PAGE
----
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Many people are living longer, and that means more older drivers are behind the wheel. It is a trend that continues to raise safety concerns on the road. This week is dedicated to Older Driver Safety Awareness.
Older drivers -- the facts
Older drivers have fewer motor vehicle crashes than younger drivers, mostly because they drive less. Per mile, though, crashes increase as people reach their 60s and beyond, at the levels seen in younger drivers. This suggests that age, or age-associated impairments, may be important risk factors. Consider these statistics:
The good news is that the trends show a decline in this risk over the past 20 years, possibly related to better safety standards as well as older drivers being more physically fit than in the past.
Conditions impacting driving safety
It is important to remember that aging itself is not the main problem affecting driving safety, but some medical conditions, that are treatable, may come with age that can impact driving ability for some people.
Dementia is among the top medical conditions associated with increased risk of car accidents. Beyond year three of the disease, the crash risk increases to that of a teenage male. Men with dementia are at higher risk. Patients with very mild to mild dementia need close monitoring and regular driving competency assessments, every 6 months. Some patients with mild dementia may continue to drive safely for up to a year. Once a physician diagnoses dementia, the question is not “if” a person should stop driving, but rather “when.”
Measuring driving ability
While the American Medical Association offers guidelines for physicians on the best ways to assess and monitor the older driver, guidelines and office-based measures do not predict crash risk with a high degree of accuracy! They may offer “red flags,” but problems identified through such office screening tests cannot alone be used to make a final recommendation on the need to retire from driving.
Cognitively impaired older drivers are often unaware of their driving and other functional limitations, so it is important for the physician to recognize a driver with early dementia and provide appropriate guidance on driving restrictions when necessary. You or another family member or friend should accompany a loved one to his or her appointments because patients may not accurately report their driving abilities and experiences.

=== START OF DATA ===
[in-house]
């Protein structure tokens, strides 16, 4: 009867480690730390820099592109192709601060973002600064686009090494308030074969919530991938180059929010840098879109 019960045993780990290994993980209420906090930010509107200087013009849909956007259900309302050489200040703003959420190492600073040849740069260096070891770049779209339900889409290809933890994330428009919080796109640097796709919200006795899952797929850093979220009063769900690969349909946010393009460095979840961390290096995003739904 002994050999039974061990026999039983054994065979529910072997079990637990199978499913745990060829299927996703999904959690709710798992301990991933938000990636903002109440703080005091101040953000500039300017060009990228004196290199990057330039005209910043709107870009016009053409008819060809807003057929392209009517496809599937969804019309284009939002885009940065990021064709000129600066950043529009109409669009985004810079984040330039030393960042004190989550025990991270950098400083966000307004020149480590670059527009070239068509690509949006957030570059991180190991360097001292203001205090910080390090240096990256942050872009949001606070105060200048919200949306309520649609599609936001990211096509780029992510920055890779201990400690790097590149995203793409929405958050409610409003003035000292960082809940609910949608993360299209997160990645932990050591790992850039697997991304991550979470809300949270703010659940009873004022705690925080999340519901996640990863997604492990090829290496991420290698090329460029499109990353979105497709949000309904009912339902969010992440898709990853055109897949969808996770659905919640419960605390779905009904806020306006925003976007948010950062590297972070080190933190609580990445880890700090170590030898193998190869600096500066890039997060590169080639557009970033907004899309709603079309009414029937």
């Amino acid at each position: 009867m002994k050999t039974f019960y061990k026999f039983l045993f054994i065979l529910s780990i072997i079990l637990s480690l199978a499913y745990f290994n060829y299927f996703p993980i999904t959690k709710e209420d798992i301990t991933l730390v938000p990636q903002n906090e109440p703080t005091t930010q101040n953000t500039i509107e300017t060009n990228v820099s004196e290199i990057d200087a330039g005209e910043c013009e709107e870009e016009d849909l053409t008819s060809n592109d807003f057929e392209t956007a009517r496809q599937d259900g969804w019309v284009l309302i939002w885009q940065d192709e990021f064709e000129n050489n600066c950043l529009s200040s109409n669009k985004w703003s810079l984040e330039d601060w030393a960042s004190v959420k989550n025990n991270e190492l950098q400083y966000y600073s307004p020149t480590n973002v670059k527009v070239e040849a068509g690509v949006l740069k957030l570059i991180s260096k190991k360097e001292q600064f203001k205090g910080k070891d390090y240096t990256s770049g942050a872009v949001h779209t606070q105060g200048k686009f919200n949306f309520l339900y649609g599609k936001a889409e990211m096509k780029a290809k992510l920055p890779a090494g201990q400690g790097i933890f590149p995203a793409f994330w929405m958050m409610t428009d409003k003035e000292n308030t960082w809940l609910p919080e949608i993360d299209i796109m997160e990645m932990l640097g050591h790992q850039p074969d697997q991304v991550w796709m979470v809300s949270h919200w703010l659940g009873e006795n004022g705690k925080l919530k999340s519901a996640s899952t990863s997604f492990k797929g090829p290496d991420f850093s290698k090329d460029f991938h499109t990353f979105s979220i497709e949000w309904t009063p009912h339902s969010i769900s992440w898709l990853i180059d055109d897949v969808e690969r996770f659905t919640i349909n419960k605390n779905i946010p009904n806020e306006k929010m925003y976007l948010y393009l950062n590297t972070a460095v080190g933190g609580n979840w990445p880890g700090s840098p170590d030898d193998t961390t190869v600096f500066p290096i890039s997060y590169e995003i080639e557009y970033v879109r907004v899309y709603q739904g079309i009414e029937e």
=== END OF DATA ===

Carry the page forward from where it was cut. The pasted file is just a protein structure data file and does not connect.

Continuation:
Physicians also have access to other specialized assessments and performance-based testing that can be used to help in decision making. A formal road test may be recommended, but that testing is expensive, and may not be an affordable option for all families.
Here are other resources:
Plan for the future
In my experience working with patients and families, gradually reducing driving when necessary is less emotionally traumatic for the driver and is usually more successful than abruptly ending one’s driving privileges. Before recommending driving cessation, it is best to have completed medical evaluations related to driving so that you feel confident that it is time. This step will present a loss of autonomy – and will also be accompanied by emotional and practical implications for the driver. These are all things that will need to be addressed.
Brian R. Ott, M.D., is a neurologist at Rhode Island Hospital, where he is also director of the Alzheimer’s Disease and Memory Disorders Center. He is a world renowned researcher and expert on older drivers and drivers with dementia. Currently he is developing a video camera based intervention to help older drivers with mild cognitive impairment or early dementia. For more information about this program, call Justine Bernier at 444-6922, email firstname.lastname@example.org.